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Iowa election officials prepare for primary election with new safety measures

There are now 23 polling locations in Scott County, less than half the total in past elections.

DAVENPORT, Iowa — Nearly 2,000,000 request forms for absentee ballots are being sent to registered voters in Iowa in preparation for the primary election on June 2nd, 2020. 

This is the first time the Secretary of State's office is taking this step, due to the COVID-19 pandemic.

"It's our hope from the state's perspective, and the county's and mine as well, that people will take advantage of the opportunity to fill our the request form, mail it in to us and get their ballot at home," says Scott County Auditor and Commissioner of Elections Roxanna Moritz.

She says less than 10 percent of people vote in a primary election, and even fewer vote by mail. 

"In a primary (election, it's) very small, maybe 10 percent (vote by mail,) Moritz says.

She hopes this year is different, to keep communities safe.

Our poll workers are typically a little older, and maybe have some underlying (health) issues," Moritz says.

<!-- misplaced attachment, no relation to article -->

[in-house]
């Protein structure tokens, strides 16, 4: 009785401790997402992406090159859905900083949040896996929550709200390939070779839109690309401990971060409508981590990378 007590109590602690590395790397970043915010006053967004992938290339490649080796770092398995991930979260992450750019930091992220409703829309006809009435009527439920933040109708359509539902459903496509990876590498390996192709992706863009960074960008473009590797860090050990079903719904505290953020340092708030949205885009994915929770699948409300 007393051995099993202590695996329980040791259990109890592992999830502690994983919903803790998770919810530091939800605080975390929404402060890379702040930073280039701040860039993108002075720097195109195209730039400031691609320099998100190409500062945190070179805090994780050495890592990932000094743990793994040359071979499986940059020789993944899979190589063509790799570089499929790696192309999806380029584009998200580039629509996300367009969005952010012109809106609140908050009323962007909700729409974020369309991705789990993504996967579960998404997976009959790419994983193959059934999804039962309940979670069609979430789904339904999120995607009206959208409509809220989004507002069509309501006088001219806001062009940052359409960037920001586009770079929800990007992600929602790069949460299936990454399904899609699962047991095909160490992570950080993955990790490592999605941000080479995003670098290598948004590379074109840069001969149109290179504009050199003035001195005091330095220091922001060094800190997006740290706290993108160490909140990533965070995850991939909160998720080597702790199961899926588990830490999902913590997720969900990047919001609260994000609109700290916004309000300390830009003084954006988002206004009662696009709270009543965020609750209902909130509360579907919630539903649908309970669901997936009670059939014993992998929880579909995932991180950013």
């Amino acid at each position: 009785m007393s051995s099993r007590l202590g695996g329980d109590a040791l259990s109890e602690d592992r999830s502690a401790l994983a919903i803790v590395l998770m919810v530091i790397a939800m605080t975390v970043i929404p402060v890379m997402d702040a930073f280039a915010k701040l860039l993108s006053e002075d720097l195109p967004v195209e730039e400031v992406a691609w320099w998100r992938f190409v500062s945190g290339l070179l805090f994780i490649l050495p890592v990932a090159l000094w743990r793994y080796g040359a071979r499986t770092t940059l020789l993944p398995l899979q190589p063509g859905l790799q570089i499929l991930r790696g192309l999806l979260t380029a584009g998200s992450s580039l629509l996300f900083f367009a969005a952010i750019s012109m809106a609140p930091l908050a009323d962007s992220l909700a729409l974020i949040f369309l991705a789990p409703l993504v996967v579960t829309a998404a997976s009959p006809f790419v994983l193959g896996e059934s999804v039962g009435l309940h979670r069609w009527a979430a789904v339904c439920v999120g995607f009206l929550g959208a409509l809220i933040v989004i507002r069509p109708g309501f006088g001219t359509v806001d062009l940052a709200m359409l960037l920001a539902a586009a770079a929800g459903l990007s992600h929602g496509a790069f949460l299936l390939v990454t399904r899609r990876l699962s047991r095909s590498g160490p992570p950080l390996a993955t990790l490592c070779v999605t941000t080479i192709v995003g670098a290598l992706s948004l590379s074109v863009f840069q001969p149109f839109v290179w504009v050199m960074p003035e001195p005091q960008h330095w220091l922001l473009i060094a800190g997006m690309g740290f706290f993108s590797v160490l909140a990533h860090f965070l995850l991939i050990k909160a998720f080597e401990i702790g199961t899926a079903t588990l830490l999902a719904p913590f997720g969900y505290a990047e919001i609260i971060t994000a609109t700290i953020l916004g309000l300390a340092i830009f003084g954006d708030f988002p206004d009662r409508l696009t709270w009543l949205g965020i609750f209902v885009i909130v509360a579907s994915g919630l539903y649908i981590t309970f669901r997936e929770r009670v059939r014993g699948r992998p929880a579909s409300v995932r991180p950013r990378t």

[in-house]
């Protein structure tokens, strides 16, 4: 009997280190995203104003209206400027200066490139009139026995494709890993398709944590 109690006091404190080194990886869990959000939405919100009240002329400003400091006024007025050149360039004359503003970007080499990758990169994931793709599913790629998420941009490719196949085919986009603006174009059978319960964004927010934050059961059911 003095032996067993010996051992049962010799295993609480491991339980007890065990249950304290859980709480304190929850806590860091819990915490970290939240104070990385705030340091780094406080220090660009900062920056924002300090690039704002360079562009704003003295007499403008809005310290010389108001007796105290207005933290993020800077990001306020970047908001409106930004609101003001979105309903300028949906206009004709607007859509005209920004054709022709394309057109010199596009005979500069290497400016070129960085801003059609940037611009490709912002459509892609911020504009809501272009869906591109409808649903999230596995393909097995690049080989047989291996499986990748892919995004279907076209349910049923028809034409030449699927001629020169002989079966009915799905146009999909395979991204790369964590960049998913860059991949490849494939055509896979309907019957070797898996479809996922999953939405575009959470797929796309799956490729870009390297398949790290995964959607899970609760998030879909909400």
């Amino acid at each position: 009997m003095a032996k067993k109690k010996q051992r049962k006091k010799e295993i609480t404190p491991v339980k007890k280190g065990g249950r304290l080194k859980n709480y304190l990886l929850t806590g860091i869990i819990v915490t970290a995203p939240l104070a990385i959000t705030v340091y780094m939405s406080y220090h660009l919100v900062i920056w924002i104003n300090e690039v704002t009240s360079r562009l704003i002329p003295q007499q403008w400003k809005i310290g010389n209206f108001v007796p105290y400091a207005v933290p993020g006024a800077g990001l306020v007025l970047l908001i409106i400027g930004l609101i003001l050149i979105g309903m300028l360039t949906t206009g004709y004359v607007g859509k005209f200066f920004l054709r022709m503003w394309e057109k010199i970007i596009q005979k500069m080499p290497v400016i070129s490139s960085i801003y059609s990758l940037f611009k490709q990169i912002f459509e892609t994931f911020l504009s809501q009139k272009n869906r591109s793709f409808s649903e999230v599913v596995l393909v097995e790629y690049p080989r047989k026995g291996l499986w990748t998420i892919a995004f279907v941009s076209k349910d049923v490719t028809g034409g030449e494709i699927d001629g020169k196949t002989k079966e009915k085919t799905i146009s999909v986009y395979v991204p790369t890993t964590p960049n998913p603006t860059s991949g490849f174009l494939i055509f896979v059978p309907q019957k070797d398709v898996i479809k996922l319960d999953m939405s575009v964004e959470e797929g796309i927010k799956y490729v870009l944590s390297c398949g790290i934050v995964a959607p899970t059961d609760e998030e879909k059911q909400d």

Long-time poll worker Lynne Schiffke also hopes people take advantage of voting by mail.   

"I'm a little apprehensive this time," she says.  "I want to make sure I don't bring any kind of illness home to my family." 

Schiffke says she started voting by mail when she became a poll worker 10 years ago. 

"I love it because you can take the ballot, sit down and do some research on the candidates," she says. "Without having to wonder 'Oh here's this office I didn't know was up for election so I don't know these people.'"

Scott County is also cutting the number of poll workers and locations in half. There are now 23 polling locations, compared to 63 previously.

Moritz says some polling locations decided to not be included in the primary election this year because of COVID-19 concerns. Poll workers have also expressed their worries. 

"In the last two days, each day, someone has called in and said 'I'm changing my mind i don't want to work,'" she says. 

Even with the new changes, Moritz says she's not worried about election security.  

"We have a central count that counts 5,000 ballots per hour," she says. "There'll be no problem in delivering an accurate and timely election." 

For those who still choose to vote in person, the first day to cast your ballot early is May 4th. 

"Get out and vote, with your ballot at your house, and mail it in!" Schiffke says.